unraveling sweaters for yarn

I haven’t finished my 2013 goals post yet, but I’ve already been working on some of the items on the list.

One of my goals was to unravel some of the sweaters I’ve thrifted for yarn. This was another of those ideas that seemed so daunting to me, but was easy once I sat down to do it.

I knew I had one sweater that would be perfect for unraveling, but I wanted to give it a try on a sweater I didn’t particularly care about first. I got this sweater free from a friend’s Goodwill bag.

First, I removed the six oversized buttons and closures.


Then I tore out the crocheted seams keeping the knitted pieces together.


Then I found the places where the seams began and started unraveling. This sweater was somewhat complicated because there were about ten separate pieces. The edges and collar were separate, and were folded under and attached on the inside. It wasn’t too hard to figure out, but a regular four-piece sweater (two sleeves, front, and back) would have been easier.


I got four rather large balls of yarn out of it (~4″ diameter). The yarn isn’t the best quality because the individual strands don’t stay together, but it should be good for an experiment project. I’m thinking this short row scarf. I could use one of the oversized buttons for the closure.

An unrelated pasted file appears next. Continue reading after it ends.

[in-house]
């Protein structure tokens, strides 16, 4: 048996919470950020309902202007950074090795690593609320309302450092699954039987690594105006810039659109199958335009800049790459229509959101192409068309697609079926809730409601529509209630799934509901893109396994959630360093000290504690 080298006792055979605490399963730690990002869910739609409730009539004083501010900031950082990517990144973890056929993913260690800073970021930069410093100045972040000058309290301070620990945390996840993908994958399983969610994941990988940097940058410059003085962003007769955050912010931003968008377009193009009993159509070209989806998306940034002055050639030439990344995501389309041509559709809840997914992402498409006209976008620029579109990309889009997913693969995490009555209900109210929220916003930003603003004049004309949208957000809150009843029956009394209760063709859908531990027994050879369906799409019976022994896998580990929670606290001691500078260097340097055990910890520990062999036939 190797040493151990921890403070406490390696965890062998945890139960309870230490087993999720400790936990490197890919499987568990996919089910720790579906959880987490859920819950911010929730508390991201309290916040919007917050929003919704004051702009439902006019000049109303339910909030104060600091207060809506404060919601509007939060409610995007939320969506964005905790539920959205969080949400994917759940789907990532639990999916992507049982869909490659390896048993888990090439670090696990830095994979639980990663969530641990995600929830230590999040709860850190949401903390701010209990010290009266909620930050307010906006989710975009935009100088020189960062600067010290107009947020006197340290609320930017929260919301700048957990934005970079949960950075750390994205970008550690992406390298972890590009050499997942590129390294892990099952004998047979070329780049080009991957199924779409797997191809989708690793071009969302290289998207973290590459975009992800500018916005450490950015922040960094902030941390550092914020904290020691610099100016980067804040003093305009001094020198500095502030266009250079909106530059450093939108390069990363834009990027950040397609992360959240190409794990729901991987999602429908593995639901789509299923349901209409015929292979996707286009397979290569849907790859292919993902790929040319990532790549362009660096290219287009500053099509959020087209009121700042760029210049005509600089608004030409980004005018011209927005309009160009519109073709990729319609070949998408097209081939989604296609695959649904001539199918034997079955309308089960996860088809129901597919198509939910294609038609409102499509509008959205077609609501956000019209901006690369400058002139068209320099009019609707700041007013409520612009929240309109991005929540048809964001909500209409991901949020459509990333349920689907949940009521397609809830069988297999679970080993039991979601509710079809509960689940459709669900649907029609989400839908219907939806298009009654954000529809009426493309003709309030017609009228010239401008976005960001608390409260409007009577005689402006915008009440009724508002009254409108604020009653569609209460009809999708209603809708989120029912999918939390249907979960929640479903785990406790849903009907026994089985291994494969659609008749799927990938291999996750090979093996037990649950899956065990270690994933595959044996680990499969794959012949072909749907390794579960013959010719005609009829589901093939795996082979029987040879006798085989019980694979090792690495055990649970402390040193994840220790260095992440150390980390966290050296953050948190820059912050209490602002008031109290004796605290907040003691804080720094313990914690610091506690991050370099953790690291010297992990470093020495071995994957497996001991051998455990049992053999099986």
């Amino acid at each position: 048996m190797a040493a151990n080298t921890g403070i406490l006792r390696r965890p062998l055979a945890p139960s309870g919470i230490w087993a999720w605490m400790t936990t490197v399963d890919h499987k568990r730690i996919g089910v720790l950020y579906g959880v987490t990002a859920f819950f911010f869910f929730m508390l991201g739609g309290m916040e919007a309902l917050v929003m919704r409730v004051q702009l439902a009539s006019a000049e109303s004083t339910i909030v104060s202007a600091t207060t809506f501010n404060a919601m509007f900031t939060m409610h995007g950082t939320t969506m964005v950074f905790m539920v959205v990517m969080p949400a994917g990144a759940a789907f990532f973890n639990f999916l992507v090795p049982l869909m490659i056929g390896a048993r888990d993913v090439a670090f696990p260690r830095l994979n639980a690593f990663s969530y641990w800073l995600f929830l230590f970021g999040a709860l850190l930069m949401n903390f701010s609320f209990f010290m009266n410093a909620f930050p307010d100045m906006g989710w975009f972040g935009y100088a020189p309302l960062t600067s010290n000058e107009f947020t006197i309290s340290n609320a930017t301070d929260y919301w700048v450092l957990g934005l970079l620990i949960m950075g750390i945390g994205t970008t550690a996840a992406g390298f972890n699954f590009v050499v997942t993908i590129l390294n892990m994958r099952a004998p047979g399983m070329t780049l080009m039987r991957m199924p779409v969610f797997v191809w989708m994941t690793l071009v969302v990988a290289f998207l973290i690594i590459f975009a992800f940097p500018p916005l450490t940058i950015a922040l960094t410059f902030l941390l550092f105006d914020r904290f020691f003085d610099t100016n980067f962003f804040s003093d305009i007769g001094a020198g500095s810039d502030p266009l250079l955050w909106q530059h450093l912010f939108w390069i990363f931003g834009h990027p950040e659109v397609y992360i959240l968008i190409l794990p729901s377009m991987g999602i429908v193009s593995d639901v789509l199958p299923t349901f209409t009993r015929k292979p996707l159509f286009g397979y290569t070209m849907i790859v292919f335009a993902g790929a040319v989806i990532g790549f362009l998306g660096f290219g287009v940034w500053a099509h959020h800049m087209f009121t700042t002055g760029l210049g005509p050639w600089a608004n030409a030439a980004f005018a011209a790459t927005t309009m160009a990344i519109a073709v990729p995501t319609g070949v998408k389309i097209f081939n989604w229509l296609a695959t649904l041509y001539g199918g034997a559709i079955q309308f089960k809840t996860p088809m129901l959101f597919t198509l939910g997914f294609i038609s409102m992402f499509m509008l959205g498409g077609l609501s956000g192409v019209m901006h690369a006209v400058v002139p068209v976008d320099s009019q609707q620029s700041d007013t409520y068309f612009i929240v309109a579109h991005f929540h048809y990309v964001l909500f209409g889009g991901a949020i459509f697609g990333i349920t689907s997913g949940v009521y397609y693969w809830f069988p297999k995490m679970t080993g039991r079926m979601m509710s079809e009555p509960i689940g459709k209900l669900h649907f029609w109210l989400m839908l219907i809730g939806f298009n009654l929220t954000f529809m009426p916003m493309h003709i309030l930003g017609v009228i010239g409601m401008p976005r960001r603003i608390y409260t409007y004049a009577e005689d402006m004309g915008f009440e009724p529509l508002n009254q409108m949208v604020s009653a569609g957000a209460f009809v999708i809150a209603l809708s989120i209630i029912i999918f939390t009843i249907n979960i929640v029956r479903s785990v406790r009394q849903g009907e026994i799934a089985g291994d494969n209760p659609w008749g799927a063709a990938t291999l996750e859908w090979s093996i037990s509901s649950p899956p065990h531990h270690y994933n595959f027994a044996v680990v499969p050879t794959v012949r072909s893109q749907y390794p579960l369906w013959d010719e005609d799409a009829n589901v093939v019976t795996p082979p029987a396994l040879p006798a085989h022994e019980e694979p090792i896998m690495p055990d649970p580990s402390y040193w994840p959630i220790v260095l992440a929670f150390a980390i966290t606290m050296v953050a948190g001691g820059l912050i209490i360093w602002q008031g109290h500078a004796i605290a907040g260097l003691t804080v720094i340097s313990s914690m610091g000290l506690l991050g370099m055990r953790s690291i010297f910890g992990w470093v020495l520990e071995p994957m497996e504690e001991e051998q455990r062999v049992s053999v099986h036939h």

I frogged my “good” thrifted sweater next. It had fewer pieces, so I assumed it would be easier to work with.



thought process of a cat: 1) a sweater is put on the floor. 2) let me check this out. 3) what an excellent place to groom!

Unfortunately, this piece was knitted with two strands together, meaning I had to wind two separate balls while I was unraveling each piece. I was careful to avoid tangling the strands and the process went rather slowly.


This yarn was a much better quality and I love the colors so I didn’t mind the extra work as much.


I got four balls approximately 3-3.5″ in diameter. My hand started to cramp if I wound the balls much larger than that.

Now all I need to do is find some projects for my new yarn!

There are lots of tutorials out there for unraveling sweaters. The main thing is to avoid serged seams and look for finished knit seams on the sweater you are planning to unravel.


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